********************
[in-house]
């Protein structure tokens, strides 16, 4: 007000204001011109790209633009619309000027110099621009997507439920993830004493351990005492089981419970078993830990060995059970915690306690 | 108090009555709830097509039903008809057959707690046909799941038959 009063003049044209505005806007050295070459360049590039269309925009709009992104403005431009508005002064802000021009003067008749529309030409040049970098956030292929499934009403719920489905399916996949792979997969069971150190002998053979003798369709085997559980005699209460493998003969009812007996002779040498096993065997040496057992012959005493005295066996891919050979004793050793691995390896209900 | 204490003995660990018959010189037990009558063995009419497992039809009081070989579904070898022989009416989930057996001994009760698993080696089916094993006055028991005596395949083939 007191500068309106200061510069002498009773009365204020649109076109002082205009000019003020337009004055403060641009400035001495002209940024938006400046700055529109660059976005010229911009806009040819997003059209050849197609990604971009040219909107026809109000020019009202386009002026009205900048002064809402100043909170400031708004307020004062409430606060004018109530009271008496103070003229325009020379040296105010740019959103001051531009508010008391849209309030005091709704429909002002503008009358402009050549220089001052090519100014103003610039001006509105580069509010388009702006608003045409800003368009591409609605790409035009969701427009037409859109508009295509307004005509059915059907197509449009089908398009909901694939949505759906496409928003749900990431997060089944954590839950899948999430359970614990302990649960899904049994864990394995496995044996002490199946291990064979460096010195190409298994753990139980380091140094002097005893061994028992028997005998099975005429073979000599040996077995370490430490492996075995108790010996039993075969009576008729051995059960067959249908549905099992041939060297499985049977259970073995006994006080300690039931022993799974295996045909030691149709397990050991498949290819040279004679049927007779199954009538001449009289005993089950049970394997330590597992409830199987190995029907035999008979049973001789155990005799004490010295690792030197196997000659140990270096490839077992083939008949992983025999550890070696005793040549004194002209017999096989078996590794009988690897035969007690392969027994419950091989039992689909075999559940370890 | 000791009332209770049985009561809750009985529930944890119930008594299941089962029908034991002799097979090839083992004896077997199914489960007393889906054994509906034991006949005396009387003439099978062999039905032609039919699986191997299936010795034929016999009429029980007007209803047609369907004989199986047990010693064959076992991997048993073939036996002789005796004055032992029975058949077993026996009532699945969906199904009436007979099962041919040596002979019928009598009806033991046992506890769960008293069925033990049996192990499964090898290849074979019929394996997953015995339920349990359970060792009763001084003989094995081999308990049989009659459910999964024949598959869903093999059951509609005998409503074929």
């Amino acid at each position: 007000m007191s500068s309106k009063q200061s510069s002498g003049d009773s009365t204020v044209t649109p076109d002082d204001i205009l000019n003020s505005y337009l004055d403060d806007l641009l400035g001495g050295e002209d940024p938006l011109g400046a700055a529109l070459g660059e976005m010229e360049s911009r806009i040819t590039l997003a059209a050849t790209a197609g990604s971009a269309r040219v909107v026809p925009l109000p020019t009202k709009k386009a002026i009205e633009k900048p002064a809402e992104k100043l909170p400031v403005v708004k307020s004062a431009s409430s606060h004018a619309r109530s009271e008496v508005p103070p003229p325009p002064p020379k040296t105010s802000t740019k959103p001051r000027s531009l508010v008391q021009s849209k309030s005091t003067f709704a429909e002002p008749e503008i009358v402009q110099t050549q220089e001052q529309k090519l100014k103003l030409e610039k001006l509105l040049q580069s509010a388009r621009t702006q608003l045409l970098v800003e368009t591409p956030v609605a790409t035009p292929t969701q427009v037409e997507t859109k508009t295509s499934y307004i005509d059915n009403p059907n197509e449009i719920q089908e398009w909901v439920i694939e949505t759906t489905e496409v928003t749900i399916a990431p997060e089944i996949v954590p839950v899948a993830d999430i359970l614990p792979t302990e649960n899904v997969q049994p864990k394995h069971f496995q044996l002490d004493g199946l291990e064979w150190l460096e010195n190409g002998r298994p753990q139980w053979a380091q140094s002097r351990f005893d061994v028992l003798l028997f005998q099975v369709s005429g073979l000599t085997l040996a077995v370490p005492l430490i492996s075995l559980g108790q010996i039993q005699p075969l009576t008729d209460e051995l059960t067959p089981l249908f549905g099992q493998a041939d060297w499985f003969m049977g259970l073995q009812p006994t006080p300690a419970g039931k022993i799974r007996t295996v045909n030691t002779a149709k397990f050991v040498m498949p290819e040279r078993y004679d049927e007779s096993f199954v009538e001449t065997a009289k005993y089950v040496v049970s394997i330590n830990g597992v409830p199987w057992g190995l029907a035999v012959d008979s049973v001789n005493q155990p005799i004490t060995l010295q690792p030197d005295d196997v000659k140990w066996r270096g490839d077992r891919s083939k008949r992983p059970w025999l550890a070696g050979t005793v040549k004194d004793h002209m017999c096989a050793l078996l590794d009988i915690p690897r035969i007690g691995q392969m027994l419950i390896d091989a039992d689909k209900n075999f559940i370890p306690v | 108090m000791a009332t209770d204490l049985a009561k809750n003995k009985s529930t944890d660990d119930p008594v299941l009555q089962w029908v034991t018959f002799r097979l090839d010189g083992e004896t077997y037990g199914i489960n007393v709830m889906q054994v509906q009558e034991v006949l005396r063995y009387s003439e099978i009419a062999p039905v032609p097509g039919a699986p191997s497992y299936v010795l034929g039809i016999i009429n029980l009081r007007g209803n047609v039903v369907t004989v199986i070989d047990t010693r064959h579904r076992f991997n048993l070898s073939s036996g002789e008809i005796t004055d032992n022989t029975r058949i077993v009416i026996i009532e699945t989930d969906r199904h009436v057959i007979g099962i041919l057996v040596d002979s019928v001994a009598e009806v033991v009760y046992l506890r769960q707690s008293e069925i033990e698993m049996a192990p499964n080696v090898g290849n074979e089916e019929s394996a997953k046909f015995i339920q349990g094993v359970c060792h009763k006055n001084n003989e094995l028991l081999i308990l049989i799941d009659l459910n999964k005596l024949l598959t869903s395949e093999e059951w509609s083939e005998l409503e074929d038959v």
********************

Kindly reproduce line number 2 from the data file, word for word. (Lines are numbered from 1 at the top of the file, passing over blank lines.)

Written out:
């Protein structure tokens, strides 16, 4: 007000204001011109790209633009619309000027110099621009997507439920993830004493351990005492089981419970078993830990060995059970915690306690 | 108090009555709830097509039903008809057959707690046909799941038959 009063003049044209505005806007050295070459360049590039269309925009709009992104403005431009508005002064802000021009003067008749529309030409040049970098956030292929499934009403719920489905399916996949792979997969069971150190002998053979003798369709085997559980005699209460493998003969009812007996002779040498096993065997040496057992012959005493005295066996891919050979004793050793691995390896209900 | 204490003995660990018959010189037990009558063995009419497992039809009081070989579904070898022989009416989930057996001994009760698993080696089916094993006055028991005596395949083939 007191500068309106200061510069002498009773009365204020649109076109002082205009000019003020337009004055403060641009400035001495002209940024938006400046700055529109660059976005010229911009806009040819997003059209050849197609990604971009040219909107026809109000020019009202386009002026009205900048002064809402100043909170400031708004307020004062409430606060004018109530009271008496103070003229325009020379040296105010740019959103001051531009508010008391849209309030005091709704429909002002503008009358402009050549220089001052090519100014103003610039001006509105580069509010388009702006608003045409800003368009591409609605790409035009969701427009037409859109508009295509307004005509059915059907197509449009089908398009909901694939949505759906496409928003749900990431997060089944954590839950899948999430359970614990302990649960899904049994864990394995496995044996002490199946291990064979460096010195190409298994753990139980380091140094002097005893061994028992028997005998099975005429073979000599040996077995370490430490492996075995108790010996039993075969009576008729051995059960067959249908549905099992041939060297499985049977259970073995006994006080300690039931022993799974295996045909030691149709397990050991498949290819040279004679049927007779199954009538001449009289005993089950049970394997330590597992409830199987190995029907035999008979049973001789155990005799004490010295690792030197196997000659140990270096490839077992083939008949992983025999550890070696005793040549004194002209017999096989078996590794009988690897035969007690392969027994419950091989039992689909075999559940370890 | 000791009332209770049985009561809750009985529930944890119930008594299941089962029908034991002799097979090839083992004896077997199914489960007393889906054994509906034991006949005396009387003439099978062999039905032609039919699986191997299936010795034929016999009429029980007007209803047609369907004989199986047990010693064959076992991997048993073939036996002789005796004055032992029975058949077993026996009532699945969906199904009436007979099962041919040596002979019928009598009806033991046992506890769960008293069925033990049996192990499964090898290849074979019929394996997953015995339920349990359970060792009763001084003989094995081999308990049989009659459910999964024949598959869903093999059951509609005998409503074929």